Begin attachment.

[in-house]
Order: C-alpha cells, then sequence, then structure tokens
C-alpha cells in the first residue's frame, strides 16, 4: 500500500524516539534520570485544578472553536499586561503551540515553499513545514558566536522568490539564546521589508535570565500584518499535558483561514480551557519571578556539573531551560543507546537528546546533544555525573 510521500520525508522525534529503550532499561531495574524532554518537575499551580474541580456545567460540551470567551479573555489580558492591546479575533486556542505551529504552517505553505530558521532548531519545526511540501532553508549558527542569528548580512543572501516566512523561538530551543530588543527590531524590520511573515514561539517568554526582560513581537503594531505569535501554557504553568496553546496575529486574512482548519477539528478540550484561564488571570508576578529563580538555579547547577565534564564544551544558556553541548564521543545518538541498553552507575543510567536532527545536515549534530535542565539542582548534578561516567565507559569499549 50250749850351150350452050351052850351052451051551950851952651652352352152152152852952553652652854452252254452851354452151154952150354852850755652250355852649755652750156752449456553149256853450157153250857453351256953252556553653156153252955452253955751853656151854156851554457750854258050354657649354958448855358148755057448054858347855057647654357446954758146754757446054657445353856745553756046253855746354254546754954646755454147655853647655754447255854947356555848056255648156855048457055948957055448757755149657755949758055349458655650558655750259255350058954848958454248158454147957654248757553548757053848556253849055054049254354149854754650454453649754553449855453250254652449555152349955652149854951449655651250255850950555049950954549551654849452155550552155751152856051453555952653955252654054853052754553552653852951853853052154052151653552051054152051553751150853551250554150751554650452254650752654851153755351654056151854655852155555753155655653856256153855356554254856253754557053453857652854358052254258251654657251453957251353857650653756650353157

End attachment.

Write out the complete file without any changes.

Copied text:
[in-house]
Order: C-alpha cells, then sequence, then structure tokens
C-alpha cells in the first residue's frame, strides 16, 4: 500500500524516539534520570485544578472553536499586561503551540515553499513545514558566536522568490539564546521589508535570565500584518499535558483561514480551557519571578556539573531551560543507546537528546546533544555525573 510521500520525508522525534529503550532499561531495574524532554518537575499551580474541580456545567460540551470567551479573555489580558492591546479575533486556542505551529504552517505553505530558521532548531519545526511540501532553508549558527542569528548580512543572501516566512523561538530551543530588543527590531524590520511573515514561539517568554526582560513581537503594531505569535501554557504553568496553546496575529486574512482548519477539528478540550484561564488571570508576578529563580538555579547547577565534564564544551544558556553541548564521543545518538541498553552507575543510567536532527545536515549534530535542565539542582548534578561516567565507559569499549 50250749850351150350452050351052850351052451051551950851952651652352352152152152852952553652652854452252254452851354452151154952150354852850755652250355852649755652750156752449456553149256853450157153250857453351256953252556553653156153252955452253955751853656151854156851554457750854258050354657649354958448855358148755057448054858347855057647654357446954758146754757446054657445353856745553756046253855746354254546754954646755454147655853647655754447255854947356555848056255648156855048457055948957055448757755149657755949758055349458655650558655750259255350058954848958454248158454147957654248757553548757053848556253849055054049254354149854754650454453649754553449855453250254652449555152349955652149854951449655651250255850950555049950954549551654849452155550552155751152856051453555952653955252654054853052754553552653852951853853052154052151653552051054152051553751150853551250554150751554650452254650752654851153755351654056151854655852155555753155655653856256153855356554254856253754557053453857652854358052254258251654657251453957251353857650653756650353157